10. The expression 'reason to believe' is not synonymous with subjective satisfaction of the Officer. The belief must be held in good faith; it cannot be merely be a pretence. In the same case, it was held that it is open to the court to examine the question whether the reasons for the belief have a rational connection or a relevant bearing to the formation of the belief and are not extraneous or irrelevant to the purpose of the section. To this limited extent the action of the Income Tax Officer in starting proceedings under Section 24 is open to challenge in a court of law. (See Calcutta Discount Co. Ltd. v. Income Tax Officer Companies District I, Calcutta and Anr.) : 41ITR191(SC) In R. S. Seth Gopikrishan Agarwal v. R. N. Sen, Assistant Collector of Customs and Ors. : 1967CriLJ1194 this Court repelled the challenge to the validity of the search of the premises of the appellant and the seizure of the documents found therein. The search was carried out under the authority of an authorisation issued under Section 126(1)(2) of the Defence of India (Amendment) Rules, 1963 (Gold Control Rules) for search of the premises of the appellant. The validity of the authorisation was challenged on the ground of mala fides as also on the ground that the authorisation did not expressly employ the phrase 'reason to believe' occurring in Section 105 of the Customs Act Negativing both the contentions, Subba Rao, C. J. speaking for the court observed that the subject underlying Section 105 of the Customs Act which confers power for issuing authorisation for search of the premises and seizure of incriminating articles was to search for goods liable to be confiscated or documents secreted in any place which are relevant to any proceeding under the Act. The legislative policy reflected in the section is that the search must be in regard to the two categories mentioned in the section. The court further observed that though under the section, the officer concerned need not give reasons if the existence of belief is questioned in any collateral proceedings he has to produce relevant evidence to sustain his belief A shield against the abuse of power was found in the provision that the officer authorised to search has to send forthwith to the Collector of customs a copy of any record made by him. Sub-section (2) of Section 37 of the Act takes care for this position inasmuch as that where an officer below the rank of the Director of Enforcement carried out the search, he must send a report to the Director of Enforcement. The last part of the submission does not commend to us because the file was produced before us and as stated earlier, the Officer issuing the search warrant had material which he rightly claimed to be adequate for forming the reasonable belief to issue the search warrant.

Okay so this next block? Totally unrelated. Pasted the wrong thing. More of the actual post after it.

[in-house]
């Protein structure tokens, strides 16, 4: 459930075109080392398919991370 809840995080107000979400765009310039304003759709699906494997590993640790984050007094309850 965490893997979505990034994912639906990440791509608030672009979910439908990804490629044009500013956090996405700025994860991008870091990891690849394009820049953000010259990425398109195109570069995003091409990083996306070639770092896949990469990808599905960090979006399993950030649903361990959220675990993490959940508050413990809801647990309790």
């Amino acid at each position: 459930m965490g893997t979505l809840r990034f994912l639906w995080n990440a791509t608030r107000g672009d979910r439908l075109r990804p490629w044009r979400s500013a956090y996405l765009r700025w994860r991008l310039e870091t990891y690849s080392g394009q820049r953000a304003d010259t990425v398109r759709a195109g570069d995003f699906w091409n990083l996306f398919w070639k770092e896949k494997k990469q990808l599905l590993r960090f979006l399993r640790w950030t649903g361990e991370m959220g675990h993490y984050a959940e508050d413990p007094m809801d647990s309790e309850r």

11. It was however contended that when Sub-section (2) of Section 37 is read in juxtaposition with Sub-section (1), the legislative mandate clearly manifests itself that before issuing a search warrant in exercise of the power conferred by Section 37(1), it is obligatory upon the officer issuing the search warrant to record in writing the grounds of his belief and specifying in such writing, so far as possible, the thing for which search is to be made because Section 37(2) provides that the provisions of the CrPC. 1898 (now 1973) relating to searches, shall, so far as may be, apply to searches under this section subject to the modification that Sub-section (5) of Section 165 of the said Code shall have effect as if for the word 'Magistrate' wherever it occurs, the words 'Director of Enforcement or other officer exercising his power' is substituted. It was submitted that if the power to search premises is conferred on the officer therein mentioned, it is hedged in with a condition that in exercise of the power he is bound by the requirements of Section 165 of the Code In other words, it was said that by Sub-section (2) of Section 37, Section 165 the Code is incorporated in pen and ink in Section 37. It was urged that the section should be re-read as Section 37(1) as it is and Section 165(1) of the Code be read as Section 37(2). Continuing along this line, it was submitted that read thus, the necessary intendment of the Legislature becomes revealed in that such drastic power of search and seizure without notice to the person affected, can be exercised, If the officer has reason to believe which must have its foundation on some material or grounds which must be stated in the search warrant itself or in a record anterior to the issuance of the search warrant so that when questioned the contemporaneous record would be available to the court to examine the contention whether there was material for taking such a drastic action or that the action was taken for extraneous and irrelevant reasons. In support of this submission, reliance was placed on a decision of the Punjab and Haryana High Court in H.L. Sibal v. Commissioner of Income Tax, Punjab and Ors. . The court was examining the expression 'in consequence of information in his possession, has reason to believe' in Section 132 of the Income Tax Act, 1961. The Court after referring to the decision of this Court in Commissioner of Commercial Taxes v. Ramkishan Shrtkishan Jhaver  ITR 664 held that 'the obligation to record in writing, the grounds of the belief as enjoined by Section 165(1), if not complied with would vitiate the issuance of search warrant and the seizure of the articles'. It was then submitted that if the search is illegal, anything seized during such an illegal search has to be returned as held by a learned Single Judge of the Calcutta High Court in New Central Jute Mills Co. Ltd. v. T. N. Kaul and Ors. : AIR1976Cal178 .